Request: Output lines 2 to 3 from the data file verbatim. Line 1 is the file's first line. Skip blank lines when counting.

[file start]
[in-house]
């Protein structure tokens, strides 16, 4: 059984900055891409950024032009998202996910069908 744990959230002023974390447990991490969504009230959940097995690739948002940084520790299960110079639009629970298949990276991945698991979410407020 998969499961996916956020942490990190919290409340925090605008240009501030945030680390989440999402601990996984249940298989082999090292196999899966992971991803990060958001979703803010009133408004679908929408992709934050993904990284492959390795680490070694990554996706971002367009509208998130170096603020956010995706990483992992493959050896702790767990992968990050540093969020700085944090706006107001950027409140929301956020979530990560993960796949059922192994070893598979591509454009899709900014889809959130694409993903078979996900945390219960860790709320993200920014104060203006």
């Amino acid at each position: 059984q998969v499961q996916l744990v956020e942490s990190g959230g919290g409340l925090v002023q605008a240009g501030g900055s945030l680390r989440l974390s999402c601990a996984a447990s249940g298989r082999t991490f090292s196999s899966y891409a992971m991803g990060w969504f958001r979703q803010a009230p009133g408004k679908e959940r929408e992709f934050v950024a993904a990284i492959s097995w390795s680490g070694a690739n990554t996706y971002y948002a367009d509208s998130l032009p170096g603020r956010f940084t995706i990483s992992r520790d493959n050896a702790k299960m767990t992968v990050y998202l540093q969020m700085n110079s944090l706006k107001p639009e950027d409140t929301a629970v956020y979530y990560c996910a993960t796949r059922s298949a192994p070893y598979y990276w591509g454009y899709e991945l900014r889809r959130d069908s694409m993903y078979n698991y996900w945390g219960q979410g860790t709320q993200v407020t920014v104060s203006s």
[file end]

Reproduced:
């Protein structure tokens, strides 16, 4: 059984900055891409950024032009998202996910069908 744990959230002023974390447990991490969504009230959940097995690739948002940084520790299960110079639009629970298949990276991945698991979410407020 998969499961996916956020942490990190919290409340925090605008240009501030945030680390989440999402601990996984249940298989082999090292196999899966992971991803990060958001979703803010009133408004679908929408992709934050993904990284492959390795680490070694990554996706971002367009509208998130170096603020956010995706990483992992493959050896702790767990992968990050540093969020700085944090706006107001950027409140929301956020979530990560993960796949059922192994070893598979591509454009899709900014889809959130694409993903078979996900945390219960860790709320993200920014104060203006």
């Amino acid at each position: 059984q998969v499961q996916l744990v956020e942490s990190g959230g919290g409340l925090v002023q605008a240009g501030g900055s945030l680390r989440l974390s999402c601990a996984a447990s249940g298989r082999t991490f090292s196999s899966y891409a992971m991803g990060w969504f958001r979703q803010a009230p009133g408004k679908e959940r929408e992709f934050v950024a993904a990284i492959s097995w390795s680490g070694a690739n990554t996706y971002y948002a367009d509208s998130l032009p170096g603020r956010f940084t995706i990483s992992r520790d493959n050896a702790k299960m767990t992968v990050y998202l540093q969020m700085n110079s944090l706006k107001p639009e950027d409140t929301a629970v956020y979530y990560c996910a993960t796949r059922s298949a192994p070893y598979y990276w591509g454009y899709e991945l900014r889809r959130d069908s694409m993903y078979n698991y996900w945390g219960q979410g860790t709320q993200v407020t920014v104060s203006s």